John Lennon's killer was offered help upon release
NEW YORK (Reuters) - A minister in western New York offered John Lennon's killer, Mark David Chapman, a job and a place to stay following his possible release from prison, Chapman told the New York parole board earlier this month.
Chapman, 57, is serving a prison sentence of 20 years to life for shooting the former Beatle four times in the back outside Lennon's New York City apartment building on December 8, 1980.
Earlier this month he was denied parole for a seventh time.
If Chapman had been granted parole and released, he said he had been offered help by a New York minister. The two had corresponded and had met face to face for the first time on the eve of Chapman's parole hearing, Chapman said.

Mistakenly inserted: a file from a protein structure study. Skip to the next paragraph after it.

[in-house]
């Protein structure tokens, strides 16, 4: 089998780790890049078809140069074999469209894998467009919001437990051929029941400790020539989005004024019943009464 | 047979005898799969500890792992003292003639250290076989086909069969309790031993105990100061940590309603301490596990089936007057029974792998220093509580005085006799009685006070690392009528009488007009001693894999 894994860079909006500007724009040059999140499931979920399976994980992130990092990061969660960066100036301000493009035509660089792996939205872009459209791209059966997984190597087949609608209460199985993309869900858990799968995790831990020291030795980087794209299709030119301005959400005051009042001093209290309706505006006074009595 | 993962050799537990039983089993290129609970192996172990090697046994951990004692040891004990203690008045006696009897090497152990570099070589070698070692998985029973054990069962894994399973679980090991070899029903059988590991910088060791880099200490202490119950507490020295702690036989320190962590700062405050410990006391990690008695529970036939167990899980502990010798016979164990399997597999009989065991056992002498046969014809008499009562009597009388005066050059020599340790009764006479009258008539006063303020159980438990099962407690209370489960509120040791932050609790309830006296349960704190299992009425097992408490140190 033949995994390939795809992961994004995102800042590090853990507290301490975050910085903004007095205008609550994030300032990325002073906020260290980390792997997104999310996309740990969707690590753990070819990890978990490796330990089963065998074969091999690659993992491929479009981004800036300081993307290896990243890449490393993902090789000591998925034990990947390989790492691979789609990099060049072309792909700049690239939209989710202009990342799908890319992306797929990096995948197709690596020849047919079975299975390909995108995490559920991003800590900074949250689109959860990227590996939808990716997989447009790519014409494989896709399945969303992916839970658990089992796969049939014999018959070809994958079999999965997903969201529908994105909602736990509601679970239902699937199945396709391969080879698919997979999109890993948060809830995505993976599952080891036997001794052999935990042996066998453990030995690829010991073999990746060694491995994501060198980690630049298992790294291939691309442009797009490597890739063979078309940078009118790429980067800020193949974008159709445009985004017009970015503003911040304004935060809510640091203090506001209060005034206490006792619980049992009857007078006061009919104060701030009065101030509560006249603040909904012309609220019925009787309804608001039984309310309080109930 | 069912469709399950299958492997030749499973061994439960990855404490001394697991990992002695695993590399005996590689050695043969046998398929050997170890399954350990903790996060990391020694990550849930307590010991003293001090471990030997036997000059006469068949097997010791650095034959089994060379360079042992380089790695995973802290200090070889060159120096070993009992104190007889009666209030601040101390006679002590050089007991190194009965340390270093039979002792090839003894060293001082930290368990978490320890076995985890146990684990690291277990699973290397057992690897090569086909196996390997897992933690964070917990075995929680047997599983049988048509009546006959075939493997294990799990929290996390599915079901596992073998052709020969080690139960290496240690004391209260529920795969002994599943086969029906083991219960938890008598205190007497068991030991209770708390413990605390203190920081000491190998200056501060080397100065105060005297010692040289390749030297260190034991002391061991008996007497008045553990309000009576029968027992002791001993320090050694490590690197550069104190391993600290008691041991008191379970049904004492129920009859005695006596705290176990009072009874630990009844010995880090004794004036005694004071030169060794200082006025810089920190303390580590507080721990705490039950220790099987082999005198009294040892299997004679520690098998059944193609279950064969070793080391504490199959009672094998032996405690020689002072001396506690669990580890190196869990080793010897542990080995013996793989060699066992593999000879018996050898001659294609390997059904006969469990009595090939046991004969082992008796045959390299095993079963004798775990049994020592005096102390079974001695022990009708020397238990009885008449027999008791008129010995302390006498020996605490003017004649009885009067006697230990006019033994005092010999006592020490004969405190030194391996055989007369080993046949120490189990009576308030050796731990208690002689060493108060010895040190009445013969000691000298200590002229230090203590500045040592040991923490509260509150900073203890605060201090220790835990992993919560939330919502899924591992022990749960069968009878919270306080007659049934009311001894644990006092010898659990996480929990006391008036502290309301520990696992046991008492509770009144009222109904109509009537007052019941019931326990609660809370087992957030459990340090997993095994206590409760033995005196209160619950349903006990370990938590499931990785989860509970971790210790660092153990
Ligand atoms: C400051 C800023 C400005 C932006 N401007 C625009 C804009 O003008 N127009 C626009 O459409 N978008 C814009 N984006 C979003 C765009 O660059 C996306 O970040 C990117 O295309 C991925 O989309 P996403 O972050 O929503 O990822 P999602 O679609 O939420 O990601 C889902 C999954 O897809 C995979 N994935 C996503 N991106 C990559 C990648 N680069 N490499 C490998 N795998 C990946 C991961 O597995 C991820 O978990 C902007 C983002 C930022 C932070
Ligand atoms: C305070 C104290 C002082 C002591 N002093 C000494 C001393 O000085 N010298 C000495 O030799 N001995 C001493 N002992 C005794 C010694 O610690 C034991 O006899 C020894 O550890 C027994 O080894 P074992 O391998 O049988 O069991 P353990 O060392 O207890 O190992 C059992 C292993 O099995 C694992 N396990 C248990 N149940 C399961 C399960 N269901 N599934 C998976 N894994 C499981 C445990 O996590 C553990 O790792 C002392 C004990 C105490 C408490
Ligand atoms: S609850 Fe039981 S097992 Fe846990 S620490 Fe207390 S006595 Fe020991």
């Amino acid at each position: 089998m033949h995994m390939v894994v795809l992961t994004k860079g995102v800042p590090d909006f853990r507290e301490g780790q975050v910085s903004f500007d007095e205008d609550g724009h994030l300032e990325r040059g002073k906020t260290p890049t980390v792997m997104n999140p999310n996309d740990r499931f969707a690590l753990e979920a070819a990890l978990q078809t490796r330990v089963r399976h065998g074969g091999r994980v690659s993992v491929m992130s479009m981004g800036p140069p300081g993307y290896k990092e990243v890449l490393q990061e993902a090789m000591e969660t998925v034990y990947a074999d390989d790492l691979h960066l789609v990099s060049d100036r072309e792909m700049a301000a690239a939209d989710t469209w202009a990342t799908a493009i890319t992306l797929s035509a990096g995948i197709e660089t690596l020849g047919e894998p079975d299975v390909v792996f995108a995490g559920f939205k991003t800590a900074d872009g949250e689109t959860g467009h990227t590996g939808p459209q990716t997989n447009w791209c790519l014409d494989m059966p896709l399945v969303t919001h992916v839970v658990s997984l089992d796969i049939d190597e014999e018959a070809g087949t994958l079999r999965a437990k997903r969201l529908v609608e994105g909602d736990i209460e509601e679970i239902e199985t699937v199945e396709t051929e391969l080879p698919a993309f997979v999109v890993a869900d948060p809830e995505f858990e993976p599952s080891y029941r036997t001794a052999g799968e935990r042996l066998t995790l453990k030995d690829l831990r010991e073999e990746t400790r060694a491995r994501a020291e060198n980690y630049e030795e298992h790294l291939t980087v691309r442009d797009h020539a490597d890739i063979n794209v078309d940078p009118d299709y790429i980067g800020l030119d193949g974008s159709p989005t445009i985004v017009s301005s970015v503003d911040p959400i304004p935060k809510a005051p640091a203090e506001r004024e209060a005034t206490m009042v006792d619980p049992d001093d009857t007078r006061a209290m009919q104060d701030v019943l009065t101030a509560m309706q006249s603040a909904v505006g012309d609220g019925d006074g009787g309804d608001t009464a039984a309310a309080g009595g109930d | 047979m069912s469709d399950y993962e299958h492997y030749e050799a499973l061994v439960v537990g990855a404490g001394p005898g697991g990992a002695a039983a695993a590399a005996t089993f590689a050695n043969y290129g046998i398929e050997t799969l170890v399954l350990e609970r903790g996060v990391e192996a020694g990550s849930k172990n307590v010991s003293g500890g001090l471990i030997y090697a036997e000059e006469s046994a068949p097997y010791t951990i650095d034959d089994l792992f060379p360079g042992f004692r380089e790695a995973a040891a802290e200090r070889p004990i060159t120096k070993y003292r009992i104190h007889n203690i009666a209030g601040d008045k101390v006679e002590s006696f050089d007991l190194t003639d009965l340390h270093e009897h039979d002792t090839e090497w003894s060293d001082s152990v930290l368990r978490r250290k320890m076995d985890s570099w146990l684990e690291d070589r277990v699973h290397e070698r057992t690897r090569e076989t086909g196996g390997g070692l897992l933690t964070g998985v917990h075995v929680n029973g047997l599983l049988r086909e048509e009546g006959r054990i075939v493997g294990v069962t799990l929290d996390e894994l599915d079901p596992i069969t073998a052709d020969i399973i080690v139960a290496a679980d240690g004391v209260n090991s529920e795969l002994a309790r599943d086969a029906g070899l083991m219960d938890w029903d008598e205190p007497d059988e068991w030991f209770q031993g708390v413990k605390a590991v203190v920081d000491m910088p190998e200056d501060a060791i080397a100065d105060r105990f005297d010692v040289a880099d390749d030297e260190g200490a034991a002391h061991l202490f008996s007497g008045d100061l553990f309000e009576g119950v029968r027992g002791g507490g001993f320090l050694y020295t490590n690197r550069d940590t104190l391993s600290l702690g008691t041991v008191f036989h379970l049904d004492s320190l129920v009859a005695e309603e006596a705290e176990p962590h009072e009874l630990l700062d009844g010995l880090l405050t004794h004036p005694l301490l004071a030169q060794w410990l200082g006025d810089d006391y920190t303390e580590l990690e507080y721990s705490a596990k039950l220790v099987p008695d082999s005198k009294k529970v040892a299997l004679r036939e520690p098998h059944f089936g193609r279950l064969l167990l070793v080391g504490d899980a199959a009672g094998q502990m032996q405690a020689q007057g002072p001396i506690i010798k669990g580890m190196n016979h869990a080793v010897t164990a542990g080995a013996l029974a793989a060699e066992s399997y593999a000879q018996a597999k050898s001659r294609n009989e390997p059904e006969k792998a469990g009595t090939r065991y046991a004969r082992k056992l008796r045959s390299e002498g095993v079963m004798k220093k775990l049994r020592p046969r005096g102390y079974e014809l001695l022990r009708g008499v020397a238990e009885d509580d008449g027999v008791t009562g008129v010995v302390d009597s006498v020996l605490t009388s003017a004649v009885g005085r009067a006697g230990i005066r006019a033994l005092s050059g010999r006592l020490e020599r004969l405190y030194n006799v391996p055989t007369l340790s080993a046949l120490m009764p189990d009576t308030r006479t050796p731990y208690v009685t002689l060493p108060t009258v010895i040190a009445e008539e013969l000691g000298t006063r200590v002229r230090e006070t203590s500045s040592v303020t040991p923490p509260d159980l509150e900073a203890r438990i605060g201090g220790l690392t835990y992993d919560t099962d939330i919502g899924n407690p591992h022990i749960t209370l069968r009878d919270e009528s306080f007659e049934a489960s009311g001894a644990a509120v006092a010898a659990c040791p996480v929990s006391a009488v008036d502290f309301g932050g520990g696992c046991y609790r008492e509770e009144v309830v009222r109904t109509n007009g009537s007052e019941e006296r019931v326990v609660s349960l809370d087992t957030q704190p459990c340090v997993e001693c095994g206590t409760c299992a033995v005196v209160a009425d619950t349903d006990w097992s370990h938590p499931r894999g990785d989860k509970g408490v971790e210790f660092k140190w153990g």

"There's a fellow in Medina, New York and he's a minister and he's an older fellow and he has a lot of contacts in the area and he has agreed to refurbish his upstairs apartment for me and offered me two jobs," Chapman said, according to a transcript provided by the parole board.
Efforts to reach the minister at his home and church office were not successful. His son confirmed to Reuters that he had made the offer.
Medina is a rural town about 50 miles northeast of Buffalo near Lake Ontario.
Chapman has come up for parole every two years since 2000 and has been turned down each time.
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